Free software is a crucial asset for our economy, in more than one way. First, it enables the struggle against technological dependance upon actors who own our everyday computing tools – it is therefore a true guarantee of digital sovereignty. Furthermore, as we see today and contrary to popular myth, free and open source create jobs. Original business models have been invented and they are important factors in productivity and competitiveness for both private and public sectors who can in this way better control their holdings and concentrate their efforts on their specific value additions. Finally, free software undermines rent-seeking behaviours adverse to innovation, and therefore aids in the emergence of new economic champions.

Will the bold ideas instantly translate into action ? No one expects magic – but with policy laid out so clearly, there is reason to believe that the French government is headed in the right direction.

Let’s take note of those good intentions, keep an eye on the actions that should follow, spread the word that free software is a crucial economic asset and vote for those who understand that !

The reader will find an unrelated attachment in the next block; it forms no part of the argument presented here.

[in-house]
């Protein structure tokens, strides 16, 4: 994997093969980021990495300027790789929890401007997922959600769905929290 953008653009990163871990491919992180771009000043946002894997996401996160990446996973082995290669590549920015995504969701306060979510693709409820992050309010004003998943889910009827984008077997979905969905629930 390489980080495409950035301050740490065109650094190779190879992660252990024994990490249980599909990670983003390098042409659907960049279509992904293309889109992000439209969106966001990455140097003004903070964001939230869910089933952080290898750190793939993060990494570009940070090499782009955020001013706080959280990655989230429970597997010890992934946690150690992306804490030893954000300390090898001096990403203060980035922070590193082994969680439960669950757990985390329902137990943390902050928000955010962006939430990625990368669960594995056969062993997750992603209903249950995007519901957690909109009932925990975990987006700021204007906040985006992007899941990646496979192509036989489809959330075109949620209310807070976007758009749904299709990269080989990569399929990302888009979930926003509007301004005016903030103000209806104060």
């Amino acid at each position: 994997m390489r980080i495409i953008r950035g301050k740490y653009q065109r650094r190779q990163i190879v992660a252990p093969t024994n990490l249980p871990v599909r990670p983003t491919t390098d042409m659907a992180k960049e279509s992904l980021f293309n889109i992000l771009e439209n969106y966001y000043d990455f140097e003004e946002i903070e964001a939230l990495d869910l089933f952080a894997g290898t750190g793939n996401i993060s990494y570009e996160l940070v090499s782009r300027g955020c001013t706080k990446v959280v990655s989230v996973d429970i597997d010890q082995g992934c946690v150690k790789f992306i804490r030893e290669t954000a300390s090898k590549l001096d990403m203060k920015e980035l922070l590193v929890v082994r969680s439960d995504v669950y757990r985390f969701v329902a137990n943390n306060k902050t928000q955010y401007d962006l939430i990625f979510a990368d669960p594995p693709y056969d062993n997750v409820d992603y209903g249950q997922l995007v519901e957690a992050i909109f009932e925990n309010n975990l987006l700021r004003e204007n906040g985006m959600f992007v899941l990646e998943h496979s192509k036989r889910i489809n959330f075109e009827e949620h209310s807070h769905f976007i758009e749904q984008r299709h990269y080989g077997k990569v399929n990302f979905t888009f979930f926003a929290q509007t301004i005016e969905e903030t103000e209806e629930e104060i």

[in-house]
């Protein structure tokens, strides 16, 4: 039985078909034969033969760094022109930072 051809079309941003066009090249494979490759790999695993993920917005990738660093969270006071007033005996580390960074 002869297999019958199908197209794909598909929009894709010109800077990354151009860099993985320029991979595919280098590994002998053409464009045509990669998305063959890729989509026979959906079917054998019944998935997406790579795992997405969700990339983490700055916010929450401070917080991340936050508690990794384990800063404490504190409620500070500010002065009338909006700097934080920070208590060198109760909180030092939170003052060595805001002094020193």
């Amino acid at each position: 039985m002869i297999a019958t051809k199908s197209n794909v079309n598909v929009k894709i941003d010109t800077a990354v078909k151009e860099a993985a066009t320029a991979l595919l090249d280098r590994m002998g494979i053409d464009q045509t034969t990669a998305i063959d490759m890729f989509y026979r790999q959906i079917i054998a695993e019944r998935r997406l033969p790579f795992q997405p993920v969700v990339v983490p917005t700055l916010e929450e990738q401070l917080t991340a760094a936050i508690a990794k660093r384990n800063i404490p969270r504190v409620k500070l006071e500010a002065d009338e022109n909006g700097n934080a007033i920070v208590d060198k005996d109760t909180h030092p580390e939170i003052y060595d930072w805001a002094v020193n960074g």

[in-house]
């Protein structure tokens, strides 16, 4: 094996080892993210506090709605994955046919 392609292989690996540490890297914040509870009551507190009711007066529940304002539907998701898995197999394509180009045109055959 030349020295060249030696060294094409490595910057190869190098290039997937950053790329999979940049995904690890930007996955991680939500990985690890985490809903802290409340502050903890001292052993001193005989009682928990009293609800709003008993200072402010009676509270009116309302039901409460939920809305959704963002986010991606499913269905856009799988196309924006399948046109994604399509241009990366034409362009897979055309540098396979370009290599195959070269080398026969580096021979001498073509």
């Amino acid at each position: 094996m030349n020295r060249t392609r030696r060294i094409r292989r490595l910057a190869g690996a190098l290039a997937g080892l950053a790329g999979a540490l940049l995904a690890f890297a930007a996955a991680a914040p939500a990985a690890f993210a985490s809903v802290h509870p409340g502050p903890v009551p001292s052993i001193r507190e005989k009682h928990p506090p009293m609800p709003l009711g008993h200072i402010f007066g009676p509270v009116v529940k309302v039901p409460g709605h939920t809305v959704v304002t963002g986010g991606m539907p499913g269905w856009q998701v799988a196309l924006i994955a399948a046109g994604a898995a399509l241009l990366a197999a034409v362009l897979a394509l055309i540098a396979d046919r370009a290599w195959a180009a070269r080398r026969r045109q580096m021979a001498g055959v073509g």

Free software and Mobile computing and Systems administration and Technology and Unix09 Aug 2011 at 11:17 by Jean-Marc Liotier

Oh noes – I’m writing about a Google product, again. The omnipresence of the big G in my daily environment is becoming a bit excessive, so I’m stepping up my vigilance about not getting dependent on their services – though I don’t mind them knowing everything about me. In that light, acquiring another Android communicator may not seem logical, but I’m afraid that it is currently the choice of reason : I would have paid pretty much any price for a halfway decent Meego device, but Nokia’s open rejection of its own offspring is just too disgusting to collude with. The Openmoko GTA04 is tempting, but it is not yet available and I need a device right now.